- Advertisement -

Subscribe to our newsletter

Latest

Americans deserve far more than a coronation

After the NATO Summit in Washington on July 9-11,...

EU Parliament begins its 10th mandate

The European Parliament was officially constituted on July 16,...

Policies on Deforestation Show Europe’s Internal Splits

Former U.S. Secretary of State Henry Kissinger once famously...

NATO Summit: “Trump-proofing” Ukraine support while Biden appearances under a microscope

The July 9-11 NATO Summit was originally envisioned as...

Don't miss

Americans deserve far more than a coronation

After the NATO Summit in Washington on July 9-11,...

EU Parliament begins its 10th mandate

The European Parliament was officially constituted on July 16,...

Policies on Deforestation Show Europe’s Internal Splits

Former U.S. Secretary of State Henry Kissinger once famously...

NATO Summit: “Trump-proofing” Ukraine support while Biden appearances under a microscope

The July 9-11 NATO Summit was originally envisioned as...

Russia failing to replace lucrative European gas deliveries with sales to China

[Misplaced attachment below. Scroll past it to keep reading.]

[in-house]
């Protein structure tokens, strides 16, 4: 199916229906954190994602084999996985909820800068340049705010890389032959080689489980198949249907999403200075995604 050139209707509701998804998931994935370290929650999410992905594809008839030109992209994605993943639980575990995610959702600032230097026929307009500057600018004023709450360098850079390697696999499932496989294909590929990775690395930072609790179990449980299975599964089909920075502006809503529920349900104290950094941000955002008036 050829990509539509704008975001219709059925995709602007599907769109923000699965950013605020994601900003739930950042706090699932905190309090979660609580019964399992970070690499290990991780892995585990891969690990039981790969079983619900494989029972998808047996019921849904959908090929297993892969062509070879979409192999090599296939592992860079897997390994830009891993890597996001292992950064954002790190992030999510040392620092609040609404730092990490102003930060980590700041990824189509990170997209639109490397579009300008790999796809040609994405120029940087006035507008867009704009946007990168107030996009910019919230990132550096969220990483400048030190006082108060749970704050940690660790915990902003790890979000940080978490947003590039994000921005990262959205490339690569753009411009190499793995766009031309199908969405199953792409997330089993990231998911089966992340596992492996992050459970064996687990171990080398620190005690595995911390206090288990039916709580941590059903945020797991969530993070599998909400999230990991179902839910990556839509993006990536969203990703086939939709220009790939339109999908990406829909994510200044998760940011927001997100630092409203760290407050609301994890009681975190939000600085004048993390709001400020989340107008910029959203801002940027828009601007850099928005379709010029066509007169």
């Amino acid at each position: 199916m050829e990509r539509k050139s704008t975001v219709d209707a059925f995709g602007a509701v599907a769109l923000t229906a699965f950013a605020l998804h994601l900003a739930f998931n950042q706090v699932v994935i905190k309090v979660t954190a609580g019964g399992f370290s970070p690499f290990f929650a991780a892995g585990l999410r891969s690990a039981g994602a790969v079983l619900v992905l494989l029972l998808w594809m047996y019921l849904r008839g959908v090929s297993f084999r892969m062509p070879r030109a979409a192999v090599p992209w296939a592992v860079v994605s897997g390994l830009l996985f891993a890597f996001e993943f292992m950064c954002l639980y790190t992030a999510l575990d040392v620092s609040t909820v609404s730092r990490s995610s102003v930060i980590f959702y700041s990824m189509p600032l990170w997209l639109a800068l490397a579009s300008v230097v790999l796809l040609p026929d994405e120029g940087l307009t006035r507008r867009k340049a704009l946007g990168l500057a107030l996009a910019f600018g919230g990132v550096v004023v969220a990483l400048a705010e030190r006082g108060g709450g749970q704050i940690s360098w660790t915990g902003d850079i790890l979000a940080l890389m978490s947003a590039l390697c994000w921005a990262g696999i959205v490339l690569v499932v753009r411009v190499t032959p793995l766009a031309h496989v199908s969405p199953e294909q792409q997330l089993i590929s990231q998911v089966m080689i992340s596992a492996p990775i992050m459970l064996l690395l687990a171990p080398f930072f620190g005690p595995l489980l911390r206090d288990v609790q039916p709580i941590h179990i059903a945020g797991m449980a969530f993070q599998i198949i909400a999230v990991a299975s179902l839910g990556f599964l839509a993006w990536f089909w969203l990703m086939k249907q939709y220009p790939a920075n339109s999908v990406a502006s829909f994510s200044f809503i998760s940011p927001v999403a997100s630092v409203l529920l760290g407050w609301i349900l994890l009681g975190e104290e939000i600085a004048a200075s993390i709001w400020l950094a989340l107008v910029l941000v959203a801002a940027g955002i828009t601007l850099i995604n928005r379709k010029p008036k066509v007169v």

Russia’s attempts to build the Power of Siberia 2...

Policies on Deforestation Show Europe’s Internal Splits

Former U.S. Secretary of State Henry Kissinger once famously asked the question “Who do I call if I want to call Europe?” to highlight...

Uzbekistan: A Key Player in the (Central Asian) Great Game

Uzbekistan has had considerable success in attracting billions of dollars of aid, concessional debt, and co-investment, which has helped transform the economy since 2017....

Jeffrey Sachs: three times a traitor

An economist with an international reputation, Professor Jeffrey Sachs has increasingly raised his profile in the world media. A U.S. citizen, he accuses his...

The UK Economy – Another Twist in The Tale

Around the world most nations have been trying to recover their financial strength and where possible find some growth. Above all, they have been...

Genocide Rears its Ugly Head in Sudan’s Brutal War

The UN Security Council has called for a halt to the siege of the city of el-Fasher in the Darfur region, where 1.5 million...

Azerbaijan, Kazakhstan, Uzbekistan open path for integrating energy systems with the EU

On May 1, during the Tashkent International Investment Forum in Tashkent, Azerbaijan, Uzbekistan and Kazakhstan signed a memorandum of cooperation on merging the energy...

Good news – the UK is not in recession; Bad news – it doesn’t feel like it

One of the greatest problems that both economists and politicians face is the key element of communication. Yes, they may indeed be trying to...

A Green 5+1, regional water issues in Central Asia and previewing next year’s Astana International Forum

Kazakhstan’s Astana International Forum (AIF) has been postponed to 2025, as Astana is diverting financial resources to assist the relief efforts after massive flooding hit several regions....